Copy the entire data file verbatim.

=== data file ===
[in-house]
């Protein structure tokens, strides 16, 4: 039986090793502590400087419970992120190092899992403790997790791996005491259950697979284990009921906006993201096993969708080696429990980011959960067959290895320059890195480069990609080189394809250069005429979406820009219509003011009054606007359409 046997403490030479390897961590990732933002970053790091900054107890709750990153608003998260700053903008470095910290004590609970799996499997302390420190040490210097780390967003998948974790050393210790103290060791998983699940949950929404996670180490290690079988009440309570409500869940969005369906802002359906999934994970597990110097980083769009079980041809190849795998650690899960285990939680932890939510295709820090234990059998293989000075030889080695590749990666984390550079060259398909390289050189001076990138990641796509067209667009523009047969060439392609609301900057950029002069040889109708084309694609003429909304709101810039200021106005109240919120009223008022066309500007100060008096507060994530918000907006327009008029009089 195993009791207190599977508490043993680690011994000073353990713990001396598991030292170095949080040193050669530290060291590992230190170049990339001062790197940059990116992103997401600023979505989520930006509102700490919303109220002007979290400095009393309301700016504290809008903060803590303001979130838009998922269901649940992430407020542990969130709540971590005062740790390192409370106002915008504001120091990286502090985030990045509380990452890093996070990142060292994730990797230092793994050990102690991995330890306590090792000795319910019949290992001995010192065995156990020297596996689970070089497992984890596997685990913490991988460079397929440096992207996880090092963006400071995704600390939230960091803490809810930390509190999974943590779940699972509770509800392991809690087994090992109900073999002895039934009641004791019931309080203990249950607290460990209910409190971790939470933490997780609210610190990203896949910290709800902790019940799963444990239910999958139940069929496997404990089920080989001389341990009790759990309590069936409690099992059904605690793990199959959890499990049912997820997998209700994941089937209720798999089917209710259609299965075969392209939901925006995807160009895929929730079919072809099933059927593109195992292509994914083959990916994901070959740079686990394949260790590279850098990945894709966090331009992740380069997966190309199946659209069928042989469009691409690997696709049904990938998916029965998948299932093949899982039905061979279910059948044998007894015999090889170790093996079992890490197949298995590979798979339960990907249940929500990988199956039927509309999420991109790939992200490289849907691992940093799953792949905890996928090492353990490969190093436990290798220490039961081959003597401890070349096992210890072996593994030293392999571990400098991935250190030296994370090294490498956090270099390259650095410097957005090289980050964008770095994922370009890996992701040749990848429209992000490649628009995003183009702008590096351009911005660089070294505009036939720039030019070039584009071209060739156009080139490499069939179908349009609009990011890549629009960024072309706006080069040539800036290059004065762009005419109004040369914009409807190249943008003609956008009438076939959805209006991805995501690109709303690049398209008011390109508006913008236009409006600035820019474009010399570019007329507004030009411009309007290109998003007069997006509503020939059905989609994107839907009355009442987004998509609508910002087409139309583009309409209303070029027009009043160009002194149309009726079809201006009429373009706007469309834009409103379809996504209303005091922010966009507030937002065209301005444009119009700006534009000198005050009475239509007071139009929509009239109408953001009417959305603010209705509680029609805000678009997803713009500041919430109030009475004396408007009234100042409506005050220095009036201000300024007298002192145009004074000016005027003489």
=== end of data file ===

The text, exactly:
[in-house]
């Protein structure tokens, strides 16, 4: 039986090793502590400087419970992120190092899992403790997790791996005491259950697979284990009921906006993201096993969708080696429990980011959960067959290895320059890195480069990609080189394809250069005429979406820009219509003011009054606007359409 046997403490030479390897961590990732933002970053790091900054107890709750990153608003998260700053903008470095910290004590609970799996499997302390420190040490210097780390967003998948974790050393210790103290060791998983699940949950929404996670180490290690079988009440309570409500869940969005369906802002359906999934994970597990110097980083769009079980041809190849795998650690899960285990939680932890939510295709820090234990059998293989000075030889080695590749990666984390550079060259398909390289050189001076990138990641796509067209667009523009047969060439392609609301900057950029002069040889109708084309694609003429909304709101810039200021106005109240919120009223008022066309500007100060008096507060994530918000907006327009008029009089 195993009791207190599977508490043993680690011994000073353990713990001396598991030292170095949080040193050669530290060291590992230190170049990339001062790197940059990116992103997401600023979505989520930006509102700490919303109220002007979290400095009393309301700016504290809008903060803590303001979130838009998922269901649940992430407020542990969130709540971590005062740790390192409370106002915008504001120091990286502090985030990045509380990452890093996070990142060292994730990797230092793994050990102690991995330890306590090792000795319910019949290992001995010192065995156990020297596996689970070089497992984890596997685990913490991988460079397929440096992207996880090092963006400071995704600390939230960091803490809810930390509190999974943590779940699972509770509800392991809690087994090992109900073999002895039934009641004791019931309080203990249950607290460990209910409190971790939470933490997780609210610190990203896949910290709800902790019940799963444990239910999958139940069929496997404990089920080989001389341990009790759990309590069936409690099992059904605690793990199959959890499990049912997820997998209700994941089937209720798999089917209710259609299965075969392209939901925006995807160009895929929730079919072809099933059927593109195992292509994914083959990916994901070959740079686990394949260790590279850098990945894709966090331009992740380069997966190309199946659209069928042989469009691409690997696709049904990938998916029965998948299932093949899982039905061979279910059948044998007894015999090889170790093996079992890490197949298995590979798979339960990907249940929500990988199956039927509309999420991109790939992200490289849907691992940093799953792949905890996928090492353990490969190093436990290798220490039961081959003597401890070349096992210890072996593994030293392999571990400098991935250190030296994370090294490498956090270099390259650095410097957005090289980050964008770095994922370009890996992701040749990848429209992000490649628009995003183009702008590096351009911005660089070294505009036939720039030019070039584009071209060739156009080139490499069939179908349009609009990011890549629009960024072309706006080069040539800036290059004065762009005419109004040369914009409807190249943008003609956008009438076939959805209006991805995501690109709303690049398209008011390109508006913008236009409006600035820019474009010399570019007329507004030009411009309007290109998003007069997006509503020939059905989609994107839907009355009442987004998509609508910002087409139309583009309409209303070029027009009043160009002194149309009726079809201006009429373009706007469309834009409103379809996504209303005091922010966009507030937002065209301005444009119009700006534009000198005050009475239509007071139009929509009239109408953001009417959305603010209705509680029609805000678009997803713009500041919430109030009475004396408007009234100042409506005050220095009036201000300024007298002192145009004074000016005027003489």